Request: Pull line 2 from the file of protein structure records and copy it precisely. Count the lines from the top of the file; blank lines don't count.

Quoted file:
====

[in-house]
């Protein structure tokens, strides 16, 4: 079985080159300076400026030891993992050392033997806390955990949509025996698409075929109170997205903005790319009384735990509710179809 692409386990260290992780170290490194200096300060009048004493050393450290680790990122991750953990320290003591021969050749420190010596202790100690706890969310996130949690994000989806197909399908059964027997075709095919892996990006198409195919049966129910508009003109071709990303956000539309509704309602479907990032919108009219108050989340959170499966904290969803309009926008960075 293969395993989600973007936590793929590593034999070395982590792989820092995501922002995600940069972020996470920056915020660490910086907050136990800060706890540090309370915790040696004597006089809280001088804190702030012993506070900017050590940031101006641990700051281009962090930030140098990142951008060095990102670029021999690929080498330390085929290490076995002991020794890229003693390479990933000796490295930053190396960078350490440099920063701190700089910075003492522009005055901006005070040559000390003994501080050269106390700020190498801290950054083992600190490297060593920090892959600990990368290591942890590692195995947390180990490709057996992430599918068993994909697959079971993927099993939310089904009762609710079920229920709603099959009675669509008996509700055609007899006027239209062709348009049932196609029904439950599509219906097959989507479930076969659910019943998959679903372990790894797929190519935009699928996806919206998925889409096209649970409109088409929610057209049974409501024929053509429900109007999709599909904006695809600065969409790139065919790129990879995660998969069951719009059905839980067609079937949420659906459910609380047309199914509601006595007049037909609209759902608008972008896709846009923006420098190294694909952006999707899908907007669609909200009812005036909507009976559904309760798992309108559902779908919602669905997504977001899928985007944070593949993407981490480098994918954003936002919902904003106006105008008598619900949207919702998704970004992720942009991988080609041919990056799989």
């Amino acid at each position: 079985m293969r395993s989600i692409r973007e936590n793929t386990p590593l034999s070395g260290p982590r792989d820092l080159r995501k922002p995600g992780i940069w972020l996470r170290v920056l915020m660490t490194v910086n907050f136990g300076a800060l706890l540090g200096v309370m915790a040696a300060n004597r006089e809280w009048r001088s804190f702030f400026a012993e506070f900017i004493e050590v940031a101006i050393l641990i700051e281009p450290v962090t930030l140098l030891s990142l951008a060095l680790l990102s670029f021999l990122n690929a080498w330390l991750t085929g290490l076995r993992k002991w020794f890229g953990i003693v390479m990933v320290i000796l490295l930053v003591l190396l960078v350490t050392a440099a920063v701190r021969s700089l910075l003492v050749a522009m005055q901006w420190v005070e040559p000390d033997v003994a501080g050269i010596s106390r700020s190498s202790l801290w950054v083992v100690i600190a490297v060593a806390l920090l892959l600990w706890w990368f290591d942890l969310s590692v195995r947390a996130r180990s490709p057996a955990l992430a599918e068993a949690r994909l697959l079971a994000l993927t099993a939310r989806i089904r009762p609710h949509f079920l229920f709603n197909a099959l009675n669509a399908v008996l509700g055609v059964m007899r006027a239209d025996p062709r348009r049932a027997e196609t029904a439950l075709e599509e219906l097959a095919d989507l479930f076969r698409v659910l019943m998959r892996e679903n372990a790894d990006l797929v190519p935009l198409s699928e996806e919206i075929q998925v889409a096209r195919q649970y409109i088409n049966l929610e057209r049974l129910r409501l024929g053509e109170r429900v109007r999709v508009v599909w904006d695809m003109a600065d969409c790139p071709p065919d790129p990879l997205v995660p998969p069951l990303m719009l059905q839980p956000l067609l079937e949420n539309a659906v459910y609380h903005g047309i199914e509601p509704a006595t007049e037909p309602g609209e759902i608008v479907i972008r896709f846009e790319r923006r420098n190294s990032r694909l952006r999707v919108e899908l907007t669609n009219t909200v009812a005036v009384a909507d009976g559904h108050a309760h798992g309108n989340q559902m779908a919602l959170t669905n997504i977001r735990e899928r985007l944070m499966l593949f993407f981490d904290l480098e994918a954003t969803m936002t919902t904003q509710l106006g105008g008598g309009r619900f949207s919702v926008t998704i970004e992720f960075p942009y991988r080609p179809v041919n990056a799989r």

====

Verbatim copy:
């Protein structure tokens, strides 16, 4: 079985080159300076400026030891993992050392033997806390955990949509025996698409075929109170997205903005790319009384735990509710179809 692409386990260290992780170290490194200096300060009048004493050393450290680790990122991750953990320290003591021969050749420190010596202790100690706890969310996130949690994000989806197909399908059964027997075709095919892996990006198409195919049966129910508009003109071709990303956000539309509704309602479907990032919108009219108050989340959170499966904290969803309009926008960075 293969395993989600973007936590793929590593034999070395982590792989820092995501922002995600940069972020996470920056915020660490910086907050136990800060706890540090309370915790040696004597006089809280001088804190702030012993506070900017050590940031101006641990700051281009962090930030140098990142951008060095990102670029021999690929080498330390085929290490076995002991020794890229003693390479990933000796490295930053190396960078350490440099920063701190700089910075003492522009005055901006005070040559000390003994501080050269106390700020190498801290950054083992600190490297060593920090892959600990990368290591942890590692195995947390180990490709057996992430599918068993994909697959079971993927099993939310089904009762609710079920229920709603099959009675669509008996509700055609007899006027239209062709348009049932196609029904439950599509219906097959989507479930076969659910019943998959679903372990790894797929190519935009699928996806919206998925889409096209649970409109088409929610057209049974409501024929053509429900109007999709599909904006695809600065969409790139065919790129990879995660998969069951719009059905839980067609079937949420659906459910609380047309199914509601006595007049037909609209759902608008972008896709846009923006420098190294694909952006999707899908907007669609909200009812005036909507009976559904309760798992309108559902779908919602669905997504977001899928985007944070593949993407981490480098994918954003936002919902904003106006105008008598619900949207919702998704970004992720942009991988080609041919990056799989």